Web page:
Day Two was abandoned without a ball bowled due to persistent rain throughout the day.
George Hill knows all about facing Jimmy Anderson having done it countless times in the back garden at home. But tomorrow will prove the real deal.
The Yorkshire youngster will open the batting alongside Adam Lyth against a 38-year-old who last week recorded his 1,000th career first-class wicket and claimed best figures of 7-19 in the process as Lancashire drew with Kent.
Approximately 18 years Anderson’s junior, Hill opened the batting in last week’s LV= Insurance County Championship win at Northampton with 71 in the first innings.
However, this will clearly be a step up in class.
Hill would have been called into action today, but for rain washing out the second day of the Roses clash at Emerald Headingley, in which Lancashire have reached 273-2 in their first innings.
“I’m looking forward to facing him,” said the 20-year-old as the rain fell and forced play to be abandoned shortly before 2pm.
“It’s a bit weird really because me and my brother (Freddie) used to try and mock some bowlers’ actions in the back garden, and his was one of them.
“But it’s the old cliche of, ‘Face the ball, not the bowler’.
“It’s easier said than done, but it will be a good challenge. I’m looking forward to it.”
Hill was hugely impressive at Northampton last week.
Elevated to face the new ball in the absence of injured duo Tom Kohler-Cadmore and Will Fraine, the former England Under 19 played an innings which made him look every bit a regular opener.
It is amazing to think that the only time he can ever remember opening the batting was in a school T20 game.
“It was nice to finally score some runs, but the fact it contributed to a win meant a lot more,” reflected the former Sedbergh pupil.
“All out for 150, we could have easily lost that game. But Bessy bowled really well in the first innings and Brooky batted well in the second.
“The fact I was able to bat time was the most pleasing thing. In the past, that’s not something I’ve done a lot of.
“I’ve played a lot of white ball in the last couple of years with the Under 19s and stuff and haven’t done a lot of red ball stuff. So be able to go back to basics, almost batting in my bubble, was really enjoyable.”
Hill, who scored a second-team double century at Bristol earlier in the season, is set for an exciting few weeks.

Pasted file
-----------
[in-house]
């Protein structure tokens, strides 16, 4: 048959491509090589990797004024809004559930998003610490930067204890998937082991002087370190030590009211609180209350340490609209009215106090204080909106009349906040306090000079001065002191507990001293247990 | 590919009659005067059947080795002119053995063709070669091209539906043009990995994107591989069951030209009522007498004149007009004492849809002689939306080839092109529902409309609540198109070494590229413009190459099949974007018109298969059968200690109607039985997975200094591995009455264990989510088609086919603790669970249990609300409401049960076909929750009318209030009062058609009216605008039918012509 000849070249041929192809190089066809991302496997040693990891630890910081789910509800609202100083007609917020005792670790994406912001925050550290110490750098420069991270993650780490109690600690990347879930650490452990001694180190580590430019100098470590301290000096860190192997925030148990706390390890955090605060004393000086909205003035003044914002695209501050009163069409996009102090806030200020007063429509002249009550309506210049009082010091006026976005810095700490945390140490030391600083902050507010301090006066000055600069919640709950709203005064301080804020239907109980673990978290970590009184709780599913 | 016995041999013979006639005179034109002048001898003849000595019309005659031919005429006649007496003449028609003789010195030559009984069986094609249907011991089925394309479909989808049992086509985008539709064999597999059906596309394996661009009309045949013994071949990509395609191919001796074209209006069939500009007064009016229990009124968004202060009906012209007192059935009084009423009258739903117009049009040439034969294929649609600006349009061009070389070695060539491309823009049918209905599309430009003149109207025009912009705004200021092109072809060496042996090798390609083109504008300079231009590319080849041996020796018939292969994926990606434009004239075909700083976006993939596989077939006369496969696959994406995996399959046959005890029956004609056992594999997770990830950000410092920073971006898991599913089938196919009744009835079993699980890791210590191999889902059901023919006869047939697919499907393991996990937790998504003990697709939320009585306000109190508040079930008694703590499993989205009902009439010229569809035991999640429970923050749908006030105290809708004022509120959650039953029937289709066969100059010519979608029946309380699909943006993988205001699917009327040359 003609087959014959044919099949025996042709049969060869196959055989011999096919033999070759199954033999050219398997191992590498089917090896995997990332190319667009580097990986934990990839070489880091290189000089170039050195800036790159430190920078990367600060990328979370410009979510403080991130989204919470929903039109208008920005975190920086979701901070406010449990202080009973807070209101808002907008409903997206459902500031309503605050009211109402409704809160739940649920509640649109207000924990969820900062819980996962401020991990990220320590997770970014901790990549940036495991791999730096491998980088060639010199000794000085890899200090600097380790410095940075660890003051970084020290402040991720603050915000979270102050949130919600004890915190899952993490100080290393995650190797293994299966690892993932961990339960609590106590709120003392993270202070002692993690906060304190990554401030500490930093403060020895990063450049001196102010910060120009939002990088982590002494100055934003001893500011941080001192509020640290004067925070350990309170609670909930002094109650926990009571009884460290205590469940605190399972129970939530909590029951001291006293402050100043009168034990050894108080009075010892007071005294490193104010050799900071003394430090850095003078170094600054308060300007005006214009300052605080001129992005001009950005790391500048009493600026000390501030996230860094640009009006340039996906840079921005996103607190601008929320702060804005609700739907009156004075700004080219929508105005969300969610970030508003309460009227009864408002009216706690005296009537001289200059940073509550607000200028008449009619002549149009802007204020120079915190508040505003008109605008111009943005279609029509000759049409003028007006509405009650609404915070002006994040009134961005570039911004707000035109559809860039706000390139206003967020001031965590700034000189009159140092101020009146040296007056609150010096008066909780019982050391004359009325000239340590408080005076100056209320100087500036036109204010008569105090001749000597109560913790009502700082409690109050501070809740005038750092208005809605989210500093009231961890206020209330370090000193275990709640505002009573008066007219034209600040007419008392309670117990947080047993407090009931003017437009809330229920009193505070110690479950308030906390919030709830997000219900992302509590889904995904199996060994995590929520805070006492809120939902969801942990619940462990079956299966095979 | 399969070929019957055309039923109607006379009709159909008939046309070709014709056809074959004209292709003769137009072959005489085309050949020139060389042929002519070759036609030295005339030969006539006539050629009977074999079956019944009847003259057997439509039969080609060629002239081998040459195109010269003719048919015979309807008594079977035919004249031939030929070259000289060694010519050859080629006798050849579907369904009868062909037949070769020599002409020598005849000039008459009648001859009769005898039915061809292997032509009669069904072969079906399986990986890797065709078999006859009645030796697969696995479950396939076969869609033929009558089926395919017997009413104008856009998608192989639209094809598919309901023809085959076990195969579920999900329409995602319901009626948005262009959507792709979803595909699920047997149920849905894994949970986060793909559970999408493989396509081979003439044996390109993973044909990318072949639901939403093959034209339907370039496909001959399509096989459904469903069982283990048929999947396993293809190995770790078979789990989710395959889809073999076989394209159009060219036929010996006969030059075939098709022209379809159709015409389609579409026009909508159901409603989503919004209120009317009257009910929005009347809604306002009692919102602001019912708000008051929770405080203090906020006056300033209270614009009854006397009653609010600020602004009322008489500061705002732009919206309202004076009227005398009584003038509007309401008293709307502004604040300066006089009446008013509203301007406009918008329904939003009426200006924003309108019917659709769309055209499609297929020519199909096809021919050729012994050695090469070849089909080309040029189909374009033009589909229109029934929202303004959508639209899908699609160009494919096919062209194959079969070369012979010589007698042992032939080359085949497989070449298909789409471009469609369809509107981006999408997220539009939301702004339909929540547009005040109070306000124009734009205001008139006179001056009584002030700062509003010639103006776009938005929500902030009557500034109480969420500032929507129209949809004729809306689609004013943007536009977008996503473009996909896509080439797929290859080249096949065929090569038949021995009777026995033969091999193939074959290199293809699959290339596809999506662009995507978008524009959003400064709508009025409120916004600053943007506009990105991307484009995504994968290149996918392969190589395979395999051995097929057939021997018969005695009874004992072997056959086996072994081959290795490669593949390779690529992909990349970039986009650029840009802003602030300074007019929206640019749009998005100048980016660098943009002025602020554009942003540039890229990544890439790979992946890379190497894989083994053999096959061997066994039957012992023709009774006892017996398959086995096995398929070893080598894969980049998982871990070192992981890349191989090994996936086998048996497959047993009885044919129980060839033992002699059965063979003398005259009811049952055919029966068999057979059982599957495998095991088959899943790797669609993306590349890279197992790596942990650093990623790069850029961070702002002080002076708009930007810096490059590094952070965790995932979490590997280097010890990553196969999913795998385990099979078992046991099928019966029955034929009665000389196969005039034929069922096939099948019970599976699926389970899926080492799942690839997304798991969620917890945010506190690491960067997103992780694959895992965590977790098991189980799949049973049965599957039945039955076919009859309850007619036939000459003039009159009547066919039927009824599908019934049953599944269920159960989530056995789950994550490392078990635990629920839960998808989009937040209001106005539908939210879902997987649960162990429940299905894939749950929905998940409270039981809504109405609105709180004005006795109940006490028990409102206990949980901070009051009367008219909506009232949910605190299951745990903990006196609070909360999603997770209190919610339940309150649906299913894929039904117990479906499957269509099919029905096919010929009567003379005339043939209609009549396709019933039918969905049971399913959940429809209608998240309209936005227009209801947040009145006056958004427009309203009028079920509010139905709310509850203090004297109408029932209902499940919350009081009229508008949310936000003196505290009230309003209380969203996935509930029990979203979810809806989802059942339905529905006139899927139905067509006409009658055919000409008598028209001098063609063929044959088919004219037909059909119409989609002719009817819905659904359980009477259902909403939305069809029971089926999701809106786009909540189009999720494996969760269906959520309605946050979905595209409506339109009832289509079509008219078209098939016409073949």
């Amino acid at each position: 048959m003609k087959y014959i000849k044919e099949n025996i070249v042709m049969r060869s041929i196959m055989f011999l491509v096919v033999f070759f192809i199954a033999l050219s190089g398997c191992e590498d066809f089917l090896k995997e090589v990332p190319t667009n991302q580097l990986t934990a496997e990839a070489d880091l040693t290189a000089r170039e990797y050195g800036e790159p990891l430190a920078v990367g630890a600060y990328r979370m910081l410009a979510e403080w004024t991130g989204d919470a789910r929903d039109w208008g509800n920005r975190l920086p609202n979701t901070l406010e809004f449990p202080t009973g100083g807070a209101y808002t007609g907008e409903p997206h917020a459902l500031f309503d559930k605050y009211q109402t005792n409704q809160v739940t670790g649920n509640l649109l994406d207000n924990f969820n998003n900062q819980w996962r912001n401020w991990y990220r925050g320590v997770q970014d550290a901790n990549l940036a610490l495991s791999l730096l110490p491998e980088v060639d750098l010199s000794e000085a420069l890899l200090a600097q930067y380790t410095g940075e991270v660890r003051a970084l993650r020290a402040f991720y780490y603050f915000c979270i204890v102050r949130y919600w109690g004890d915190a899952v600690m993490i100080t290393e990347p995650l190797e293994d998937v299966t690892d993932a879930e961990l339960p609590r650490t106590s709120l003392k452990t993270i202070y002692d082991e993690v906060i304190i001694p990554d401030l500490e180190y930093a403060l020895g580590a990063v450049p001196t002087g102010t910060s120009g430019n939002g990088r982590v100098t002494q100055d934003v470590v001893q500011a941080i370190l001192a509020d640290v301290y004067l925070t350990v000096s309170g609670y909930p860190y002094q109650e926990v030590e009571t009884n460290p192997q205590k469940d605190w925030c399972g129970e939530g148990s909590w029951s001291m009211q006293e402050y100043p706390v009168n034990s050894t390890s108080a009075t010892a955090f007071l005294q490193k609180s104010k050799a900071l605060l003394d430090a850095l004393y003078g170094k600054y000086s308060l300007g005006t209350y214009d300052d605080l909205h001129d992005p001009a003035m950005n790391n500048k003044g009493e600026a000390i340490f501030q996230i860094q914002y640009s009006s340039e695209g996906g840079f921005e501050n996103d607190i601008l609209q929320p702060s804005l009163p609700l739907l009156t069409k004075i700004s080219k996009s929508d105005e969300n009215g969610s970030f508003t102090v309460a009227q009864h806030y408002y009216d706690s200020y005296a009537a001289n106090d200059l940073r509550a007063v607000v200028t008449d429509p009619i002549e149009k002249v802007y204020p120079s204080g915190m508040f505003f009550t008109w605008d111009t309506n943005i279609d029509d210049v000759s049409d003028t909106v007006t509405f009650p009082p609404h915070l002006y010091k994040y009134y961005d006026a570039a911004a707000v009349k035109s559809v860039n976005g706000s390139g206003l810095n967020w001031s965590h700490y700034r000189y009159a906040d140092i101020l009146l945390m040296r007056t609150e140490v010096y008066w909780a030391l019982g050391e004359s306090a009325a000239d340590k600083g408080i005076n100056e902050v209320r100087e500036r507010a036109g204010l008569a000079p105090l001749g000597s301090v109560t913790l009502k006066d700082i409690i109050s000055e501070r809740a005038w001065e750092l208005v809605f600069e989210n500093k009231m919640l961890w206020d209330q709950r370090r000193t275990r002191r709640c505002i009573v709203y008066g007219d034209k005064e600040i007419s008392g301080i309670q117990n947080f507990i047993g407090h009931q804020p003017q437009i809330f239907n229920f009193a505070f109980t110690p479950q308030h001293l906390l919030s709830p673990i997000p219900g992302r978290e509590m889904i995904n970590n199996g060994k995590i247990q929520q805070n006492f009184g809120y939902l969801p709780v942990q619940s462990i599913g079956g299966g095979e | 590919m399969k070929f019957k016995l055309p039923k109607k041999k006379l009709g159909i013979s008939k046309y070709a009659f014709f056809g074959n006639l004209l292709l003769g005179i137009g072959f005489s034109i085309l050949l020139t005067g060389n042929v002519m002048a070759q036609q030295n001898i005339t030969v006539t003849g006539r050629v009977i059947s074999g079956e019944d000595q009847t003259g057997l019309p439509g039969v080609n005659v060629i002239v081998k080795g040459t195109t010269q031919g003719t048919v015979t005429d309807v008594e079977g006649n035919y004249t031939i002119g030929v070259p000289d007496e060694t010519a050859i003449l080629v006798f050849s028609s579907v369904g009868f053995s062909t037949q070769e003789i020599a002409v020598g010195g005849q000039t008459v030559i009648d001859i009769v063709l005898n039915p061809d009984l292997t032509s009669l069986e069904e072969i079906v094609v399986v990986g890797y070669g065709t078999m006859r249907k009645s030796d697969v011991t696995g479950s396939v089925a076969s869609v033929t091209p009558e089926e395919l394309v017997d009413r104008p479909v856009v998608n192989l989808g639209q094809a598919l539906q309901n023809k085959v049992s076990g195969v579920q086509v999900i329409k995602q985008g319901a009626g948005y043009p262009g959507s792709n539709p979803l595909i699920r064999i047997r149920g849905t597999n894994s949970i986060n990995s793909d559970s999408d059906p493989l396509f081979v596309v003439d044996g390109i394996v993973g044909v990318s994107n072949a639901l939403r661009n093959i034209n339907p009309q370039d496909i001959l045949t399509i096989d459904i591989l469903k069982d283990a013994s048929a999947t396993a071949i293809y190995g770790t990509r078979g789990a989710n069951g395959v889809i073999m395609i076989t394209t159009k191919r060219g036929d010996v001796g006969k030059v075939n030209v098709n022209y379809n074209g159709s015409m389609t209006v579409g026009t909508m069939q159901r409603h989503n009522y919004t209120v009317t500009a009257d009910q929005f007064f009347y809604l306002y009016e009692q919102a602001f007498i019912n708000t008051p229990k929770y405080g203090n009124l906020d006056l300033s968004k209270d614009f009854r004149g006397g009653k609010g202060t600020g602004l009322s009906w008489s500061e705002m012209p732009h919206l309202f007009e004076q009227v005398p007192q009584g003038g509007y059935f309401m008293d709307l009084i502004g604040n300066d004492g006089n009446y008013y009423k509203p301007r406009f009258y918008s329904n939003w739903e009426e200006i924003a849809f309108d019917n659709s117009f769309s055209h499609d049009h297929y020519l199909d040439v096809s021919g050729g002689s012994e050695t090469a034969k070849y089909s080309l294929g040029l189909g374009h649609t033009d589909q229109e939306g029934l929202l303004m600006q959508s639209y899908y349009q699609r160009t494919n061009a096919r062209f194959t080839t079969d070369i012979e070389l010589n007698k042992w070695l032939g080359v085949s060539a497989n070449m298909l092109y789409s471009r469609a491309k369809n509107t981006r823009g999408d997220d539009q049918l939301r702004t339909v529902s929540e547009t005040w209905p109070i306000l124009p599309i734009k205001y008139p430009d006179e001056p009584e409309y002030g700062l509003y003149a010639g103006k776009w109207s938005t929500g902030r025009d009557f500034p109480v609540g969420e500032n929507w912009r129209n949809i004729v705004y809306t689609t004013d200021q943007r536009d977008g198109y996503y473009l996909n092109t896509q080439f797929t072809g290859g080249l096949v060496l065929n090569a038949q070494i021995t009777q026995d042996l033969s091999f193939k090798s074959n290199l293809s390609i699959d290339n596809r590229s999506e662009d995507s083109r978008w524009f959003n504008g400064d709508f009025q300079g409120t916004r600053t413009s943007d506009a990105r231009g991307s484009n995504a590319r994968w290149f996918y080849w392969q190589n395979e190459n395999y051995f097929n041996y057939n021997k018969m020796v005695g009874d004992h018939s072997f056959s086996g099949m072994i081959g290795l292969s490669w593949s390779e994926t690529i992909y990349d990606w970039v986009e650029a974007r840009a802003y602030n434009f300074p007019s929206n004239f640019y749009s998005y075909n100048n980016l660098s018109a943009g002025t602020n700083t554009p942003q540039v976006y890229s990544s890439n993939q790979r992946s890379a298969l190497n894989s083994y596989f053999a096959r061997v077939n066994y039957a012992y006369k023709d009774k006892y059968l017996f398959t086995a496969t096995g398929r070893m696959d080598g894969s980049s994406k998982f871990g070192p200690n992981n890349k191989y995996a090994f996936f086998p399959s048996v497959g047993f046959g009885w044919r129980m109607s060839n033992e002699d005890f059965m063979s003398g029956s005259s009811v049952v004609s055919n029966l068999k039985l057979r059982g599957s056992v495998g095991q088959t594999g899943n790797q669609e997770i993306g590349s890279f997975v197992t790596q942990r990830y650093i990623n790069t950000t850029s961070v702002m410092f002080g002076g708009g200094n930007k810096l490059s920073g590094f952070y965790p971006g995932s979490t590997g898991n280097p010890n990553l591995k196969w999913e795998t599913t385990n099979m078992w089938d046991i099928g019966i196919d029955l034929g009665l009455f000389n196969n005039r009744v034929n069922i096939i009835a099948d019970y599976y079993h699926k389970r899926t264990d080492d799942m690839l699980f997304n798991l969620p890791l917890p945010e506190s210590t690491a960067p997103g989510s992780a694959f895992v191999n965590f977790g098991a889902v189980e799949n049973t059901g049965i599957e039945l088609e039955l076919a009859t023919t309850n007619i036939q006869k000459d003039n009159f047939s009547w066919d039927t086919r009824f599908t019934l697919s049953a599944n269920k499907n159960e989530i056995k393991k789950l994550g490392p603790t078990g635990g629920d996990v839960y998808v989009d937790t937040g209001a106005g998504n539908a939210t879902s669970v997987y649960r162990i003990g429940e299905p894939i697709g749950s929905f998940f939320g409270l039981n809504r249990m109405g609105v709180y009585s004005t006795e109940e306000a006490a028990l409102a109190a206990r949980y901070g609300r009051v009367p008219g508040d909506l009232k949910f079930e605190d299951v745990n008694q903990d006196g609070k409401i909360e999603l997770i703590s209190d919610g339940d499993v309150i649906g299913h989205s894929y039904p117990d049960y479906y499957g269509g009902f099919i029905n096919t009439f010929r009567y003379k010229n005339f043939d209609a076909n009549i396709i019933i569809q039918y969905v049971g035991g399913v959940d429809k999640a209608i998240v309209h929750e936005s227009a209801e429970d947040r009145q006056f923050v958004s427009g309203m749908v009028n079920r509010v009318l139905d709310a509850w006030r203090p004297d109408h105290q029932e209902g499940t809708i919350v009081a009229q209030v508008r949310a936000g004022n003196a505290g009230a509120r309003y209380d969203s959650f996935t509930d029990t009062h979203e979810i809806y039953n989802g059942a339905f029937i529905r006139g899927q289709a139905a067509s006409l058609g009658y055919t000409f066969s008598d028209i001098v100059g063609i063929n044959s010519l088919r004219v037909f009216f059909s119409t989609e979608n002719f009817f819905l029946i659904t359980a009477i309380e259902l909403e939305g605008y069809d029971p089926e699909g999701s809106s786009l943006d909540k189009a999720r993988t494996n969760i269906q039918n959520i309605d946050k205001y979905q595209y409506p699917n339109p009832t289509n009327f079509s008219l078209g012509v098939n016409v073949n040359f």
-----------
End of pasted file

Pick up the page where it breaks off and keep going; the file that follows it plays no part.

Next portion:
After the Roses game, Yorkshire conclude their Vitality Blast group phase on Saturday and Sunday with trips to Lancashire and Derbyshire.
They need only one more point to assure qualification for the quarter-finals.
After that, Hill will be one of the Yorkshire youngsters likely to be given an extended run in the Royal London one-day Cup, starting next week.
That is a competition which clashes with the Hundred, because of which the county are missing 10 senior players.
“It is going to be a busy few weeks,” said all-rounder Hill, who represented England at the Under 19s World Cup in South Africa in early 2020.
“But it’s exciting to potentially get a chance in the 50-overs.
“I played a bit of 50-over cricket just before the pandemic started.
“It’s probably the format I was most comfortable with. I’m looking forward to it.”
The first task is getting Yorkshire back into this Roses game when the weather allows, and runs will be key to that.
“As you saw with the new ball yesterday morning, it did a bit. And that’s the main threat,” said Hill, who points to Sedbergh School director of cricket Martin Speight as a significant influence on his career.
“But the pitch is pretty flat and quite slow. Once you get in, there’s value for your shots.”
Hill was on a sports scholarship at Sedbergh before making his way into the professional game with Yorkshire, something Harry Brook also did.
Hill added: “Martin at school has been huge for me. Since 11 or 12, he’s been by batting coach. I keep in touch with him a bit, I ring him, and when I’m back at home it’s not far to go and see him.”